Now to the legislation. Come the Planning Act of 2000 and subsequent Limerick City Development Plans, hundreds of Limerick’s Georgian houses (which, by this time, were almost exclusively used for commercial purposes) were included on the Record of Protected Structures, i.e., ‘listed’. Those which weren’t listed were included in a new Architectural Conservation Area.
At the time we all thought that taking an interest in the built heritage was a step in the right direction: the new legislation, we naively agreed at handfuls of forgettable seminars, would bring ‘new life’ to places like Georgian Limerick – regenerated residential areas with trendy apartments for young people, cultural diversity and all that good stuff.
In other words, we hoped for the best, but things turned out as usual.
Over time, it emerged that Limerick City Council (for all sorts of reasons, not necessarily the fault of the planners - at least not all of them (but one or two really did bring a… will we politely call it an ‘unbridled obsession’ to the conservation of old buildings never before seen in a western democracy) was treating applications for buildings in the Architectural Conservation Area as if they were for listed buildings, and treating applications for listed buildings as if they were Notre Dame Cathedral in Paris France itself, such was the level of detail required to be submitted on door handles, floor mats, light switches and so on. In other words, things had quickly gotten out of hand.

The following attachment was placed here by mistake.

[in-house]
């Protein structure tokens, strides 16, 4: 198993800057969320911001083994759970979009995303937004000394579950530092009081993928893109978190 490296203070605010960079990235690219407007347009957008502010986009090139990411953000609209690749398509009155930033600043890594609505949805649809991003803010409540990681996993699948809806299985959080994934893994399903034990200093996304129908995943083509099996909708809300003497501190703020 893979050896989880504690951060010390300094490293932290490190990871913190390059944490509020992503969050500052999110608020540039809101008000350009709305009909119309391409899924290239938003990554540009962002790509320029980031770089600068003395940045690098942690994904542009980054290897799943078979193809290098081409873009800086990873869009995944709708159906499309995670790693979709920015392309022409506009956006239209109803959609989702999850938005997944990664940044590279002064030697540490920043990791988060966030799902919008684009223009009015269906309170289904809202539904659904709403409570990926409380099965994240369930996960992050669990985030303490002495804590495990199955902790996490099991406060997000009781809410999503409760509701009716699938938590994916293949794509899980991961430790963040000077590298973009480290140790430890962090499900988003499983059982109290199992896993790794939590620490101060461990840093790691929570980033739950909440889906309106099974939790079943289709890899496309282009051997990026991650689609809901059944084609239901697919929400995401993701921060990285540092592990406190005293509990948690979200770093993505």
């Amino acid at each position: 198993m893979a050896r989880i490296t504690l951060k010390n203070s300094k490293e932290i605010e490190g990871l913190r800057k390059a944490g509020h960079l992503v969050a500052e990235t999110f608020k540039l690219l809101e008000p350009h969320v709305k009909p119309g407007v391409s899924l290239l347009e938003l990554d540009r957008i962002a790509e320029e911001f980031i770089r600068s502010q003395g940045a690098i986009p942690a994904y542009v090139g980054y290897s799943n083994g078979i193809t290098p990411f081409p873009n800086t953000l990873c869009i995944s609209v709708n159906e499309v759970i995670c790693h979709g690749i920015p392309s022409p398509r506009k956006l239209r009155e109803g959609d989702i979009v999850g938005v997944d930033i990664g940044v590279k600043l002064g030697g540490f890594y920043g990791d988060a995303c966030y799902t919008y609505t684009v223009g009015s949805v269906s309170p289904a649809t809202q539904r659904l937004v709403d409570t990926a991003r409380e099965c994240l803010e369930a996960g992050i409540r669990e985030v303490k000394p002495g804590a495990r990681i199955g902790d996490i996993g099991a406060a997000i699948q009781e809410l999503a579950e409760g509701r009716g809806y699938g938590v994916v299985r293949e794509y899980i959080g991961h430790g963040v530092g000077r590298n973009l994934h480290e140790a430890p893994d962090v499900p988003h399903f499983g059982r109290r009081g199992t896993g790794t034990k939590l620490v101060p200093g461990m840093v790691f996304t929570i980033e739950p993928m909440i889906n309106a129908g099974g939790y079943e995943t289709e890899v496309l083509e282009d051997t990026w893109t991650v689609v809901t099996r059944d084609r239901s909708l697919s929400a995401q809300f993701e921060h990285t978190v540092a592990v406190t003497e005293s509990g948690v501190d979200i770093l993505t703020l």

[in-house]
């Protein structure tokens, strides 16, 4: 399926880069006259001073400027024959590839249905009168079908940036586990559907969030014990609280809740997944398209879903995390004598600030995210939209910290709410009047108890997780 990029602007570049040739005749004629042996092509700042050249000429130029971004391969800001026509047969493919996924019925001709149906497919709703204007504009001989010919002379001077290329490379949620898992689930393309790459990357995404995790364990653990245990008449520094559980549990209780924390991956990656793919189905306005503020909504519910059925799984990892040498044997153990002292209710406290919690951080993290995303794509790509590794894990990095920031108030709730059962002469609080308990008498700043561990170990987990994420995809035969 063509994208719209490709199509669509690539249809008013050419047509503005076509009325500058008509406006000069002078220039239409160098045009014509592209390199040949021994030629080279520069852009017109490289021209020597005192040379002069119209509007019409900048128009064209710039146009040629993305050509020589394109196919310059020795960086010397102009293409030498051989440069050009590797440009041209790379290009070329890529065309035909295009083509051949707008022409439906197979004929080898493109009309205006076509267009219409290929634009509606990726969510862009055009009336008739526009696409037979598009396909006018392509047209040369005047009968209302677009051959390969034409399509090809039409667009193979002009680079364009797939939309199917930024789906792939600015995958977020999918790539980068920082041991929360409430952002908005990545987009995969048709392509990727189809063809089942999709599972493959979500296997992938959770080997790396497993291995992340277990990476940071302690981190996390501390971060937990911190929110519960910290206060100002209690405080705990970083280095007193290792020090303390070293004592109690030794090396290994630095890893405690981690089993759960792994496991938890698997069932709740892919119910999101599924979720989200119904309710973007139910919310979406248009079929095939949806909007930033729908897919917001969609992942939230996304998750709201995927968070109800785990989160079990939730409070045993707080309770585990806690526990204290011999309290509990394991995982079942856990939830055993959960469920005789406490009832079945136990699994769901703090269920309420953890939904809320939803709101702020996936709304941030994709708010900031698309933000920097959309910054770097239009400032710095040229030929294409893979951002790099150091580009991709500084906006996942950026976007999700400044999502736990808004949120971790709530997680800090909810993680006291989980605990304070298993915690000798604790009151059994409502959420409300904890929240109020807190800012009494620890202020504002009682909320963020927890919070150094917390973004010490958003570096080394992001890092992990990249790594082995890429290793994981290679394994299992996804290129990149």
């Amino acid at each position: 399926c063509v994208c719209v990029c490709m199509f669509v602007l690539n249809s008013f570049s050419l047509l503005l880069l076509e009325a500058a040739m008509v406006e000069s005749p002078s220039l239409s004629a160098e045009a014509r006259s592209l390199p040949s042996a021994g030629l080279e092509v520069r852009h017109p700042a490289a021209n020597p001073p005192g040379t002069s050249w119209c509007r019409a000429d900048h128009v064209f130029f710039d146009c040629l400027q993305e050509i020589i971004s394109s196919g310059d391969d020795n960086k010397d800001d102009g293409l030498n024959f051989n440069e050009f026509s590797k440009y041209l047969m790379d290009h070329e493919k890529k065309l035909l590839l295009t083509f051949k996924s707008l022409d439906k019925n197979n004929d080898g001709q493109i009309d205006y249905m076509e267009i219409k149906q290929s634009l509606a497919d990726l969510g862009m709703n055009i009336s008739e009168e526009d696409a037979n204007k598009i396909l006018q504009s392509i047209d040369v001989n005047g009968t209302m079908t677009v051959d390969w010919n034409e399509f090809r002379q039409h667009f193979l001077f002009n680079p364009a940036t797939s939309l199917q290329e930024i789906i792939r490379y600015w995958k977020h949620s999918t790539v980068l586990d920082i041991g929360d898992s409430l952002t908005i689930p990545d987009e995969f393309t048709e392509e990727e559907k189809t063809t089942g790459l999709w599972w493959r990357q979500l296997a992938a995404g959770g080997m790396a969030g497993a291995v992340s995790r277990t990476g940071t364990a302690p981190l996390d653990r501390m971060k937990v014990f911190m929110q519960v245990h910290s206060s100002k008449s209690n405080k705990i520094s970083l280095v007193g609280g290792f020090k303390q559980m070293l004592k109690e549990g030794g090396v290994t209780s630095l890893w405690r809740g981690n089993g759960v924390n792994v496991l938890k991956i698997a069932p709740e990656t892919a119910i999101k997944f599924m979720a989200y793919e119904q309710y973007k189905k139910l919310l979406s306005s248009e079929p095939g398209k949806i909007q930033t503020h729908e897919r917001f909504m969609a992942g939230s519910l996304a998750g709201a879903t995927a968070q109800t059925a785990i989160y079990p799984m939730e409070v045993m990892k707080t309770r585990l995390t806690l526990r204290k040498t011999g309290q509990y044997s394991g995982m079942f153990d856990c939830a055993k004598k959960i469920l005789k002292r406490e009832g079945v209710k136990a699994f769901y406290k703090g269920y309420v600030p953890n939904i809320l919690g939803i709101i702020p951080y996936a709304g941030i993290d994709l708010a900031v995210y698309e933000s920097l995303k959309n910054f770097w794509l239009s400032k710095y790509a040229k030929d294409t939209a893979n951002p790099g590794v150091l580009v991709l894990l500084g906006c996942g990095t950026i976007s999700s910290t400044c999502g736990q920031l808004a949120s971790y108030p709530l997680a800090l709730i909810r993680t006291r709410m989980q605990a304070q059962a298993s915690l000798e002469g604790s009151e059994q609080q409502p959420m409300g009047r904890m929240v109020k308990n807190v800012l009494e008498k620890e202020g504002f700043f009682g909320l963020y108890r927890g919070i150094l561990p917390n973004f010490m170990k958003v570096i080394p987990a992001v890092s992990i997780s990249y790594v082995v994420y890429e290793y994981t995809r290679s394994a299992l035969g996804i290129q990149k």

I’m only half joking here: see the picture below? The owner of this ‘listed’ building (1920s, and hacked to bits after years divided up into dodgy bedsits and wouldn’t even make it onto a list of historic structures anywhere else in the world not even Disneyworld, Florida itself) had to submit drawings to the local authority showing exactly where light switches and power outlets were to be installed and the route that the cabling to these switches was to take.
I don’t want to harp on about how bad things got in Limerick, but do you remember back in Dispatch 1 where I reported on a planning application where, in order to get the planning authority personnel to agree amongst themselves a way forward for a protected structure, the applicant was forced to get a local TD to convene a meeting of the relevant officials? Well, the building in question was located at 4 The Crescent, Limerick. The TD was Fianna Fáil’s Peter Power. The owner is a gentleman called Philip Culhane. The issue was that the Fire Officer wanted ‘fire lobbies’ built on each floor, the Conservation Officer wasn’t having any of it. Expensive, forty page plus conservation reports written up by the conservation consultant (myself as it happens) as well as detailed architectural specifications prepared by a long established and respected Limerick architectural practise were essentially ignored as the officials duked it out in a petty little power struggle.